The Voice of America in 2015 can only be described a failed child of the Office of War Information. The Broadcasting Board of Governors bureaucracy behaves very much like the all-powerful OWI-VOA bureaucracy, but without being accountable to anyone, not even the White House. Technically, it is accountable to the bipartisan Broadcasting Board of Governors board, but most of its part-time members behave as cheerleaders for BBG bureaucrats rather than acting as a true oversight board. It is impossible for one part-time board to oversee both VOA and the surrogate broadcasters. Members don’t have the necessary expertise or time to do their job right.
As badly as some of the OWI mangers behaved in imposing false news and censorship on foreign and U.S. domestic audiences, some of them were outstanding writers and even journalists. Some objected to WWII era OWI-VOA news censorship, but not necessarily or successfully on the Katyn story. Some were much more concerned when their pro-Stalin reports were censored on rare occasions. Members of Congress, private Americans and foreign diplomats protested from time to time, but there was no effective official oversight of the OWI-VOA.
Official U.S. Government censorship is no longer an issue at VOA, but the BBG and VOA management censors VOA programs produced for placement in some countries in violation of the VOA Charter. The real problem rests within the huge BBG bureaucracy which BBG officials would like to make even bigger by combining VOA with the semi-private surrogate broadcasters under one administrative umbrella. This enormous bureaucracy already contributes to VOA’s frequent failures to detect, understand and present President Putin’s propaganda and disinformation for what they really are. Nothing could be more appalling than high-level BBG bureaucrats presenting the Voice of America with a faulty poll conducted in Russia-annexed Crimea so that a VOA report could state without any questions asked or mentioning the Crimean Tatars–also victims of Stalin’s WWII crimes–that Crimeans are overwhelmingly happy with the Russian rule. I have seen a VOA report presenting at length the official Kremlin propaganda line that Russia was victimized by the West without providing any meaningful balance. This is an eery reminder of what went on at the Voice of America during World War II when VOA also aired pro-Stalin propaganda no questions asked. At least then it was done in the interest of U.S. war effort however misguided the official reasoning may have been. In 2015, it can only be attributed to failures of a failed government bureaucracy. A well-regarded Russian scholar of new media and independent journalist in Russia reported to the BBG in an official 2011 study that the VOA Russian Service website had a “pro-Putin bias.”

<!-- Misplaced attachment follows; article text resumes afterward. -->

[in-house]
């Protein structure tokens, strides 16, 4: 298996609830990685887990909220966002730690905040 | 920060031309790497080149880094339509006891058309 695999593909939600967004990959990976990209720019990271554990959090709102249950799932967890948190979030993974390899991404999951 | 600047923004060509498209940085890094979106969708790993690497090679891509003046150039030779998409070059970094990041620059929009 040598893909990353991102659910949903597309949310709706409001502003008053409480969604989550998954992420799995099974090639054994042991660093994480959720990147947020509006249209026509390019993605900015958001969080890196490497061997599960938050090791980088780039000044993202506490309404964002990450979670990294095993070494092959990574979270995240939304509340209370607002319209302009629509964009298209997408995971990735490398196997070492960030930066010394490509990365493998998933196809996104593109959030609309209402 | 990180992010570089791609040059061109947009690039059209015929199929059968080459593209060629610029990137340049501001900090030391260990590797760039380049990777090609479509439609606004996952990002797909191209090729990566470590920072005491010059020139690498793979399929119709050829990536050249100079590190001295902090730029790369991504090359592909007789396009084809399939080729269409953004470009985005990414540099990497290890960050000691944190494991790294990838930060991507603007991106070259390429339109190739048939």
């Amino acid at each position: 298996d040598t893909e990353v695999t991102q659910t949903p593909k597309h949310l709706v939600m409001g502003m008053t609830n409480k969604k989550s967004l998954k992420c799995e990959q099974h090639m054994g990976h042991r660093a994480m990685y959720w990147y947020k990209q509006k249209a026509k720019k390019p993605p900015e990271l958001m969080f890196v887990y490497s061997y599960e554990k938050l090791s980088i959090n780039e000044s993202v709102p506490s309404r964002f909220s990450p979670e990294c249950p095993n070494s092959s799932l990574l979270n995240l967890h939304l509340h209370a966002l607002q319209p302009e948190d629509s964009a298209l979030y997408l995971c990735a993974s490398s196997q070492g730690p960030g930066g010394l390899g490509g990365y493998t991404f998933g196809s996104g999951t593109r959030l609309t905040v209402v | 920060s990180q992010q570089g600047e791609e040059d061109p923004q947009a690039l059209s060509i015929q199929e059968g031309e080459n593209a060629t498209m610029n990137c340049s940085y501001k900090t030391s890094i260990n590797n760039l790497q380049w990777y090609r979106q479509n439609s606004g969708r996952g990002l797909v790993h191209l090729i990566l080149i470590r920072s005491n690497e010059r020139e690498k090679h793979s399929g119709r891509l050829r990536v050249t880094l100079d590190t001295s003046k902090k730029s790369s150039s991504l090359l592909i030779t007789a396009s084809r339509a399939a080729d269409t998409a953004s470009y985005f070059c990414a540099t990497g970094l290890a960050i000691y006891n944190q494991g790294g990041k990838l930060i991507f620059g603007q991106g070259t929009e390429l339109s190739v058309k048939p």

It is astounding how similar Soviet propaganda themes of the 1940s are to President Putin’s propaganda narrative today. It would take experienced journalists and analysts to respond to such propaganda. RFE/RL still has some; VOA has very few and those who could do the job can’t most of the time because of general mismanagement and insufficient resources. The Voice of America has also been a dismal failure in generating audience engagement through social media when compared to Russia’s RT, BBC, or even one single major U.S. newspaper. Astoundingly, the State Department’s Facebook page has more “Likes” that VOA’s English news Facebook page targeting a global audience. Most VOA foreign language social media platforms are in the same category. Just as VOA Polish Service failed to report on the 1944 Warsaw Uprising, the VOA Kurdish Service had no direction or resources to update its website, Facebook and Twitter pages when ISIS was murdering fleeing Kurds in Iraq. A VOA report described Pyongyang, the capital of North Korea, as a “vibrant city busy with activity.” VOA has also posted regularly what appeared to be in-house commentaries, but which were not identified as such, praising President Obama’s openings to Iran and Cuba but not offering any significant American criticism within these op-eds. There was also an in-house VOA commentary attacking Israeli Prime Minister Benjamin Netanyahu–again without any balance–all to similar to what the Voice of America was airing during World War II.